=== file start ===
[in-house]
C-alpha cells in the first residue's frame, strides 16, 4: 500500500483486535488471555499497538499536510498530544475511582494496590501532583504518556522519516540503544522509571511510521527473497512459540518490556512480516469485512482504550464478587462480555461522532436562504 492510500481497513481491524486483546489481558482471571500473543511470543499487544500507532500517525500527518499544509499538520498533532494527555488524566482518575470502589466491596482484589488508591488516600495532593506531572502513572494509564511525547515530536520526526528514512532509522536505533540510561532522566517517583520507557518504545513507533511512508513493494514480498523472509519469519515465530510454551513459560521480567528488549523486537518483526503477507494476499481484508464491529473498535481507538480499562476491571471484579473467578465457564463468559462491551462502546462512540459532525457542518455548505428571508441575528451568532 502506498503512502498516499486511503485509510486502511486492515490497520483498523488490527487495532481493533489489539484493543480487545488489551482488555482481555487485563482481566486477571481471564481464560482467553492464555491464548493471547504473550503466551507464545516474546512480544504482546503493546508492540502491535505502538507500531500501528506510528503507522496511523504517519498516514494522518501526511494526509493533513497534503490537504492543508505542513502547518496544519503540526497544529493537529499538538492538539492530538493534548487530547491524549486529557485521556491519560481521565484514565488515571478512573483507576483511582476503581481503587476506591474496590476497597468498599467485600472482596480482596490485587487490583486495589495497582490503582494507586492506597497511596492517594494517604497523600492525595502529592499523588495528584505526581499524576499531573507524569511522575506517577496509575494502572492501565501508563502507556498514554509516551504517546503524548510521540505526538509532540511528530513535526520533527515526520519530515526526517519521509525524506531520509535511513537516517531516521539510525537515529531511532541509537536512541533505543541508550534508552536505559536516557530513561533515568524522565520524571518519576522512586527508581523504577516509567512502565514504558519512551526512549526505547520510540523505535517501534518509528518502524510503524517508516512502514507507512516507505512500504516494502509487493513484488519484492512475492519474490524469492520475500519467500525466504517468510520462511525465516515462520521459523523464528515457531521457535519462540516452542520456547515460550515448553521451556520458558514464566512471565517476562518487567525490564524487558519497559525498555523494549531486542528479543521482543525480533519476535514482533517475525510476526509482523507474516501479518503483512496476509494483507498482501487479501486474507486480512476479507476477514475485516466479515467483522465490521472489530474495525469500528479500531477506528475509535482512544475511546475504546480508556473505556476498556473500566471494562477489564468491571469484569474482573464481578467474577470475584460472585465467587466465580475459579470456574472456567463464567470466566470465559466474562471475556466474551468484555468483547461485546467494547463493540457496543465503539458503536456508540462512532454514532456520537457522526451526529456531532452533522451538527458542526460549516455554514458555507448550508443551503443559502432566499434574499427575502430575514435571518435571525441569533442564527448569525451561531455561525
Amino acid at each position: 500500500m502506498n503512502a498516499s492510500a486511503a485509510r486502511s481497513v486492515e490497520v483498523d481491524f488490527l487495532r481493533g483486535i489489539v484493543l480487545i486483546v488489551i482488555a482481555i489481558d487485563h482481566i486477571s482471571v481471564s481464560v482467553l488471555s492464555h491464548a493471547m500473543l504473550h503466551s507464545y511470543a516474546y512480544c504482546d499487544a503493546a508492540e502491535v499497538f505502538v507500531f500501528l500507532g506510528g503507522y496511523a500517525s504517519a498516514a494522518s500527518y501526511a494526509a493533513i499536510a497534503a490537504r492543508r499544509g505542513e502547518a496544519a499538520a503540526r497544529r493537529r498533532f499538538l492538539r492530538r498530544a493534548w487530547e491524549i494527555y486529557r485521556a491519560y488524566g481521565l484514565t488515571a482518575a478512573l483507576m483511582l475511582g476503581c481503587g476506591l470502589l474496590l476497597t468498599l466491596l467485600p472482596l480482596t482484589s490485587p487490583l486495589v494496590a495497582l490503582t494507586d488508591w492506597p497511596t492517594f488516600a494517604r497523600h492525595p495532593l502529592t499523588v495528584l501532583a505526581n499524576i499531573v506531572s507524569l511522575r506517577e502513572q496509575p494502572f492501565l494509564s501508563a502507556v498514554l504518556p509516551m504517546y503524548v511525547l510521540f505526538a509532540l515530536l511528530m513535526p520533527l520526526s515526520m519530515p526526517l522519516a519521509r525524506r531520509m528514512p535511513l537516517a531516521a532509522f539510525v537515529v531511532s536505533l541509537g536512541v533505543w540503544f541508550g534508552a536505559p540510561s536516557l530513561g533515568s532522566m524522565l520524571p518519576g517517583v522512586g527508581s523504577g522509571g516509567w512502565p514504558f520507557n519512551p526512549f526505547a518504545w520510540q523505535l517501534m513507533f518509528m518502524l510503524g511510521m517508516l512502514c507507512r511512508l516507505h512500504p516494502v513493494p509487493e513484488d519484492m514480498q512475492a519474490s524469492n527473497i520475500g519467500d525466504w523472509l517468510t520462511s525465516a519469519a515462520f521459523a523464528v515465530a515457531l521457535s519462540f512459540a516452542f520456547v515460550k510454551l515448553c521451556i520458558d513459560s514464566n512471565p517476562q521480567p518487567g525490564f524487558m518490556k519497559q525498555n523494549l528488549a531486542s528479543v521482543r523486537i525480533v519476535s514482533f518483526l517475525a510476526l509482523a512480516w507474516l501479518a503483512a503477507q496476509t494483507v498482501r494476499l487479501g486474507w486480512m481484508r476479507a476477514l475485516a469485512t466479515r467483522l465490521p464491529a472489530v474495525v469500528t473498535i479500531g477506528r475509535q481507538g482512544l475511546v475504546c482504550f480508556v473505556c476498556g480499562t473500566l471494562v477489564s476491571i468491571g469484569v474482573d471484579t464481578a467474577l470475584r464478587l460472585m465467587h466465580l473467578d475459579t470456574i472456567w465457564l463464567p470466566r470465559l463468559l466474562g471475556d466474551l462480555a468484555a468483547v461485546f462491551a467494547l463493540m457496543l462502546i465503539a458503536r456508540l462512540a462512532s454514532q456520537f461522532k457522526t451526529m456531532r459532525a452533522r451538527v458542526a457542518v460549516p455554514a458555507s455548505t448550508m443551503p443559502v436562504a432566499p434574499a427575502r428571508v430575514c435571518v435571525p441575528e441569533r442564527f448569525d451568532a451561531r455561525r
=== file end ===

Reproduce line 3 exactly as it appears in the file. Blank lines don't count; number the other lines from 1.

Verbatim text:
Amino acid at each position: 500500500m502506498n503512502a498516499s492510500a486511503a485509510r486502511s481497513v486492515e490497520v483498523d481491524f488490527l487495532r481493533g483486535i489489539v484493543l480487545i486483546v488489551i482488555a482481555i489481558d487485563h482481566i486477571s482471571v481471564s481464560v482467553l488471555s492464555h491464548a493471547m500473543l504473550h503466551s507464545y511470543a516474546y512480544c504482546d499487544a503493546a508492540e502491535v499497538f505502538v507500531f500501528l500507532g506510528g503507522y496511523a500517525s504517519a498516514a494522518s500527518y501526511a494526509a493533513i499536510a497534503a490537504r492543508r499544509g505542513e502547518a496544519a499538520a503540526r497544529r493537529r498533532f499538538l492538539r492530538r498530544a493534548w487530547e491524549i494527555y486529557r485521556a491519560y488524566g481521565l484514565t488515571a482518575a478512573l483507576m483511582l475511582g476503581c481503587g476506591l470502589l474496590l476497597t468498599l466491596l467485600p472482596l480482596t482484589s490485587p487490583l486495589v494496590a495497582l490503582t494507586d488508591w492506597p497511596t492517594f488516600a494517604r497523600h492525595p495532593l502529592t499523588v495528584l501532583a505526581n499524576i499531573v506531572s507524569l511522575r506517577e502513572q496509575p494502572f492501565l494509564s501508563a502507556v498514554l504518556p509516551m504517546y503524548v511525547l510521540f505526538a509532540l515530536l511528530m513535526p520533527l520526526s515526520m519530515p526526517l522519516a519521509r525524506r531520509m528514512p535511513l537516517a531516521a532509522f539510525v537515529v531511532s536505533l541509537g536512541v533505543w540503544f541508550g534508552a536505559p540510561s536516557l530513561g533515568s532522566m524522565l520524571p518519576g517517583v522512586g527508581s523504577g522509571g516509567w512502565p514504558f520507557n519512551p526512549f526505547a518504545w520510540q523505535l517501534m513507533f518509528m518502524l510503524g511510521m517508516l512502514c507507512r511512508l516507505h512500504p516494502v513493494p509487493e513484488d519484492m514480498q512475492a519474490s524469492n527473497i520475500g519467500d525466504w523472509l517468510t520462511s525465516a519469519a515462520f521459523a523464528v515465530a515457531l521457535s519462540f512459540a516452542f520456547v515460550k510454551l515448553c521451556i520458558d513459560s514464566n512471565p517476562q521480567p518487567g525490564f524487558m518490556k519497559q525498555n523494549l528488549a531486542s528479543v521482543r523486537i525480533v519476535s514482533f518483526l517475525a510476526l509482523a512480516w507474516l501479518a503483512a503477507q496476509t494483507v498482501r494476499l487479501g486474507w486480512m481484508r476479507a476477514l475485516a469485512t466479515r467483522l465490521p464491529a472489530v474495525v469500528t473498535i479500531g477506528r475509535q481507538g482512544l475511546v475504546c482504550f480508556v473505556c476498556g480499562t473500566l471494562v477489564s476491571i468491571g469484569v474482573d471484579t464481578a467474577l470475584r464478587l460472585m465467587h466465580l473467578d475459579t470456574i472456567w465457564l463464567p470466566r470465559l463468559l466474562g471475556d466474551l462480555a468484555a468483547v461485546f462491551a467494547l463493540m457496543l462502546i465503539a458503536r456508540l462512540a462512532s454514532q456520537f461522532k457522526t451526529m456531532r459532525a452533522r451538527v458542526a457542518v460549516p455554514a458555507s455548505t448550508m443551503p443559502v436562504a432566499p434574499a427575502r428571508v430575514c435571518v435571525p441575528e441569533r442564527f448569525d451568532a451561531r455561525r